'Citizen Koch': The Movie About Our Sick Democracy PBS Tried to Kill

“Citizen Koch” is kind of a mess. But it’s a mess well worth discovering for yourself — and consider the history of its production and the situation it tries to capture. Filmmakers Tia Lessin and Carl Deal, co-directors of the Oscar-nominated Hurricane Katrina film “Trouble the Water,” premiered an early cut of the film at Sundance in January 2013. Largely filmed in 2011 and 2012 during the Wisconsin showdown between organized labor and Gov. Scott Walker, a Tea Party darling and Republican golden boy, which ended with the failed effort to recall Walker, “Citizen Koch” conveys the feeling of trying to glean meaning from yesterday’s headlines, with mixed success. Since then, Walker’s star has been considerably tarnished, as has that of his East Coast cognate, Chris Christie, while the Koch brothers failed in their quest to elect a Republican president and the Tea Party wave has ebbed (or been absorbed into the Republican mainstream, if you prefer).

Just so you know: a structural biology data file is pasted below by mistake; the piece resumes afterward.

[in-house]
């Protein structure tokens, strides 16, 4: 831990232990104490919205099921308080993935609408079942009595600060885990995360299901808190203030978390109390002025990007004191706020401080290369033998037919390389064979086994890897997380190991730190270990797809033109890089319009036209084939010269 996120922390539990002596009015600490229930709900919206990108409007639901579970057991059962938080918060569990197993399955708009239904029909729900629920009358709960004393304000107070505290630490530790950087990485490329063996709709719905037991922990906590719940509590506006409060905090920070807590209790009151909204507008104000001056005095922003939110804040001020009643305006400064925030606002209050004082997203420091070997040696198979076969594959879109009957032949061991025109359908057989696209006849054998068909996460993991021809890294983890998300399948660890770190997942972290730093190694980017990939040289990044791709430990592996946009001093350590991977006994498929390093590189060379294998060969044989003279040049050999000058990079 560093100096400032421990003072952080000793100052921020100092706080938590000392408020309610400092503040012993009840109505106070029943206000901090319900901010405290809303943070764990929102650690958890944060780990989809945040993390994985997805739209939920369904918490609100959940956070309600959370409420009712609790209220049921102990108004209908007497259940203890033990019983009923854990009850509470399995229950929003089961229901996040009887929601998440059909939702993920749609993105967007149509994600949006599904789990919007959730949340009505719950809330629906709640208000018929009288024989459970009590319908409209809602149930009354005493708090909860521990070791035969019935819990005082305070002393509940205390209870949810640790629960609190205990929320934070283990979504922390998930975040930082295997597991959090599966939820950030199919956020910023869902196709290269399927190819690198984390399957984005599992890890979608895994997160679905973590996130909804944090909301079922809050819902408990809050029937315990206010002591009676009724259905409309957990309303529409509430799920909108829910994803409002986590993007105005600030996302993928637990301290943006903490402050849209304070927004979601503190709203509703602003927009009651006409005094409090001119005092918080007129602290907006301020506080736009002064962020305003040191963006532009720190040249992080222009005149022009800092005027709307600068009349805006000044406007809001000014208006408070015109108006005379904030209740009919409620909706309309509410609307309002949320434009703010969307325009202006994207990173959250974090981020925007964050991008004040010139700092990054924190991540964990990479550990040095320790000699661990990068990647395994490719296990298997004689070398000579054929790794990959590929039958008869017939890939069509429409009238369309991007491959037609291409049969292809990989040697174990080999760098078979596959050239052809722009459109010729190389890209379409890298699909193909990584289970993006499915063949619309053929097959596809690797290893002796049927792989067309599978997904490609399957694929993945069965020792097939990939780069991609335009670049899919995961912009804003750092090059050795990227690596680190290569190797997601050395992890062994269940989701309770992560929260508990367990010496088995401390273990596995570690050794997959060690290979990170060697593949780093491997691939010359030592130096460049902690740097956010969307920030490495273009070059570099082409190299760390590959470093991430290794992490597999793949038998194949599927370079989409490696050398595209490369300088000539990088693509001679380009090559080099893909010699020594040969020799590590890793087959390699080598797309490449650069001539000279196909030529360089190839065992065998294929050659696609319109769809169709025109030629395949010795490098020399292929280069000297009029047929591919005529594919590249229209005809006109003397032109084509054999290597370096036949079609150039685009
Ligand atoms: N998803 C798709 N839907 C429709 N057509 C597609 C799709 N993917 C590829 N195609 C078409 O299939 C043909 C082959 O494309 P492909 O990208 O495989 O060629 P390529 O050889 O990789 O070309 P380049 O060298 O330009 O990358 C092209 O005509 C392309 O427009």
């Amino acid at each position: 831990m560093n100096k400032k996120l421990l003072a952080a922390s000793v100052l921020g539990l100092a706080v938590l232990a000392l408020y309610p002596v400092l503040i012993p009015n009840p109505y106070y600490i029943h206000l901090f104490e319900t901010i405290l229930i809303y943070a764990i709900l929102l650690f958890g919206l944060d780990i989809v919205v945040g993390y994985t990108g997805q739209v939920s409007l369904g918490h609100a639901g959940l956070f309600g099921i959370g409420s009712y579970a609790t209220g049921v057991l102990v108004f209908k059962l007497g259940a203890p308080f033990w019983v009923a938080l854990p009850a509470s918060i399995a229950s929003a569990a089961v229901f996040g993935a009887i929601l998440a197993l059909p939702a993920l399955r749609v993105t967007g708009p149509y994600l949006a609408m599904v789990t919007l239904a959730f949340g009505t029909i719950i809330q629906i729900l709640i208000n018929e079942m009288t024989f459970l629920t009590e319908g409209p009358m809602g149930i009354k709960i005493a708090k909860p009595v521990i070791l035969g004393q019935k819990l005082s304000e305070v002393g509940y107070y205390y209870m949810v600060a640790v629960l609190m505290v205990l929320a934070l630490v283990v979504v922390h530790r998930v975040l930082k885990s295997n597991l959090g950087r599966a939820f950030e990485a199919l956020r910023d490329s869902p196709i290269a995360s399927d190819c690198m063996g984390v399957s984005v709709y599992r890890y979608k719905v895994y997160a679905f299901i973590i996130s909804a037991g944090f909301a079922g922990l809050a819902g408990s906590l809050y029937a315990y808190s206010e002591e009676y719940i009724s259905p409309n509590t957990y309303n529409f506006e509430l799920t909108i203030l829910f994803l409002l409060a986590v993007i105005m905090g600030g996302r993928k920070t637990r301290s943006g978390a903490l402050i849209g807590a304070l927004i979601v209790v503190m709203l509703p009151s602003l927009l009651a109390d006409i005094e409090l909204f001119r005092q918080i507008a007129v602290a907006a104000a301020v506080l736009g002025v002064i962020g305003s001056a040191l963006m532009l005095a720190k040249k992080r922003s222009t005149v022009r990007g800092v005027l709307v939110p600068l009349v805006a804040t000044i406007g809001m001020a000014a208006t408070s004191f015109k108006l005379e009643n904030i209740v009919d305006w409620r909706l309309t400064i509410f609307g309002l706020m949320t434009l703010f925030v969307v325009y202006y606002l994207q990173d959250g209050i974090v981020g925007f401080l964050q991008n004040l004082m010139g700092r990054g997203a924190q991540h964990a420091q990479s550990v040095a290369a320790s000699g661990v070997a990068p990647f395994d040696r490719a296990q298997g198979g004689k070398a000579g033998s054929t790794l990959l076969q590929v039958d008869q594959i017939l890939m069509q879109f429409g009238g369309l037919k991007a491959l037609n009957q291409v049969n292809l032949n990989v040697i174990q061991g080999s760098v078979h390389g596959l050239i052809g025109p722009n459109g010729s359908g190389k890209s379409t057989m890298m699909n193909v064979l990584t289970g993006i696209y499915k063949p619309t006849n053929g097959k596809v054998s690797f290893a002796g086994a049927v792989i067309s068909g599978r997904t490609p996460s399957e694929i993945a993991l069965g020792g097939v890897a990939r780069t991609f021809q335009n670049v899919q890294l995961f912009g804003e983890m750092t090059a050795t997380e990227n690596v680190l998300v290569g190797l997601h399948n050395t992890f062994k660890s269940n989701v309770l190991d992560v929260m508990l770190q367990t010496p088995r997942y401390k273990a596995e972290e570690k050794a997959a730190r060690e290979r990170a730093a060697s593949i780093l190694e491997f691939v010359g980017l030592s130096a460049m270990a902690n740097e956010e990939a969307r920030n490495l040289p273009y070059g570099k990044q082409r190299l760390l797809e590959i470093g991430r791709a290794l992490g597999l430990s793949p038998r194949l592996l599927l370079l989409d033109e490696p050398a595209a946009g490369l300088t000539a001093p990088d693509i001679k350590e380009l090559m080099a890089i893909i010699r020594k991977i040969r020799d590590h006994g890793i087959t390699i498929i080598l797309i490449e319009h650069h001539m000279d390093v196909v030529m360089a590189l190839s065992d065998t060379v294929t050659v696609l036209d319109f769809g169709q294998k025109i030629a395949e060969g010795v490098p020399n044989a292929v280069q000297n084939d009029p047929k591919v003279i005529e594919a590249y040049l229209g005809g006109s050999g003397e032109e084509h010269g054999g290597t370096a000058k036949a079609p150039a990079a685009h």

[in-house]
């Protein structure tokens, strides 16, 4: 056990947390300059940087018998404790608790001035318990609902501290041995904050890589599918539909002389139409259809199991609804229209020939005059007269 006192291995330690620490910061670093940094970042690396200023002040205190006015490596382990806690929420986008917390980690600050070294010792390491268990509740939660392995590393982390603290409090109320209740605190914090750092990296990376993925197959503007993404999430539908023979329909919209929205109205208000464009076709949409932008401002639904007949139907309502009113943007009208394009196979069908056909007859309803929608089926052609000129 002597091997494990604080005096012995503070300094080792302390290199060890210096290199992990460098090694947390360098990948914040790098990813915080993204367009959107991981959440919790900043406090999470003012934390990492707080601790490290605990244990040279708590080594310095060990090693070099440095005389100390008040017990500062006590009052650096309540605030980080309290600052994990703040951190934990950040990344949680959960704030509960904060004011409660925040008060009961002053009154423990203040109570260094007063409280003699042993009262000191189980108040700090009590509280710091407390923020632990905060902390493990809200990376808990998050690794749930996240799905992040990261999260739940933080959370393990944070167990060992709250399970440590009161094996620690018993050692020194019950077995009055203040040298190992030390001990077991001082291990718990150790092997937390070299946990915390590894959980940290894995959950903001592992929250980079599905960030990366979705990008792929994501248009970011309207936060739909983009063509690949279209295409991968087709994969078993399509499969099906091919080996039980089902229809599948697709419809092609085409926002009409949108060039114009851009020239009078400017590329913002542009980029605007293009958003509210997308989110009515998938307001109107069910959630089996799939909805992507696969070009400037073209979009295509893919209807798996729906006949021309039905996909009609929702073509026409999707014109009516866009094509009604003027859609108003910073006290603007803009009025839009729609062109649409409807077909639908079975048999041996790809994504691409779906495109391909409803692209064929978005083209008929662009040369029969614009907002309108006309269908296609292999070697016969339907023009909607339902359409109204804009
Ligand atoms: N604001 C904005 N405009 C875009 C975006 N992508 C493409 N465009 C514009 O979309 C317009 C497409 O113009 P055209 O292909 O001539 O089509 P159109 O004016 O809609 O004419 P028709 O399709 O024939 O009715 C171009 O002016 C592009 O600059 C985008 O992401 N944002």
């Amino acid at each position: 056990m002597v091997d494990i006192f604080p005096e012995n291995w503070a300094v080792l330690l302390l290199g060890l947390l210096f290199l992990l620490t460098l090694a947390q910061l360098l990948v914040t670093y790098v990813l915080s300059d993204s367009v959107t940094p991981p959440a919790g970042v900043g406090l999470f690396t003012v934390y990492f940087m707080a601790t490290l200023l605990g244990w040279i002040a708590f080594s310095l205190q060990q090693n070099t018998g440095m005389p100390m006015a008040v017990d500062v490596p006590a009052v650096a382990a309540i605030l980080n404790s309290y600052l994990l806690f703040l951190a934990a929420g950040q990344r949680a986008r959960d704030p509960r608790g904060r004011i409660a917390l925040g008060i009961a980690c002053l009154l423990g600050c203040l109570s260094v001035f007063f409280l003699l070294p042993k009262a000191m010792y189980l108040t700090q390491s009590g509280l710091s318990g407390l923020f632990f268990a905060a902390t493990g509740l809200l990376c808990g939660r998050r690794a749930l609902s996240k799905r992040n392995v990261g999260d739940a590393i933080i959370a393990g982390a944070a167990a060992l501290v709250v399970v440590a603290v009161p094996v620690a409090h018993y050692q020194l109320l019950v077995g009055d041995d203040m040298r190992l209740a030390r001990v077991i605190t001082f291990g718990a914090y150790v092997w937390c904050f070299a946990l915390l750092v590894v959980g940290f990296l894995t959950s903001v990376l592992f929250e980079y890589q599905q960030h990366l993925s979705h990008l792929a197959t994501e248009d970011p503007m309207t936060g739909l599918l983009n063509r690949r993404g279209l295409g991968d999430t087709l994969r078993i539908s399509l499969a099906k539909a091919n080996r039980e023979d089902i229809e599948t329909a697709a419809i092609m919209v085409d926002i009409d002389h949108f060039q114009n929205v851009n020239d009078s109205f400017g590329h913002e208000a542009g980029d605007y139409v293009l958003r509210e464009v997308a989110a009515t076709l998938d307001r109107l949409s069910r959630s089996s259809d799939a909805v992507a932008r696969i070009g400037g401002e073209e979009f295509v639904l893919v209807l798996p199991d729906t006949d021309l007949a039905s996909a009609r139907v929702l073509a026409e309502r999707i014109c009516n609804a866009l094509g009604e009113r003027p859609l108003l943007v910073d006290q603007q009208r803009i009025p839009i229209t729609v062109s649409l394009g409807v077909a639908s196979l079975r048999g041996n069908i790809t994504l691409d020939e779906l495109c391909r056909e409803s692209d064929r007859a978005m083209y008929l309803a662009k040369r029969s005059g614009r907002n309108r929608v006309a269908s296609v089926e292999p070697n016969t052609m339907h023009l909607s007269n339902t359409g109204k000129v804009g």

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Imagine you've forgotten once again the difference between a gorilla and a chimpanzee, so you do a quick Google image search of “gorilla." But instead of finding images of adorable animals, photos of a Black couple pop up.

Is this just a glitch in the algorithm? Or, is Google an ad company, not an information company, that's replicating the discrimination of the world it operates in? How can this discrimination be addressed and who is accountable for it?

“These platforms are encoded with racism," says UCLA professor and best-selling author of Algorithms of Oppression, Dr. Safiya Noble. “The logic is racist and sexist because it would allow for these kinds of false, misleading, kinds of results to come to the fore…There are unfortunately thousands of examples now of harm that comes from algorithmic discrimination."

On At Liberty this week, Dr. Noble joined us to discuss what she calls “algorithmic oppression," and what needs to be done to end this kind of bias and dismantle systemic racism in software, predictive analytics, search platforms, surveillance systems, and other technologies.

What you can do:
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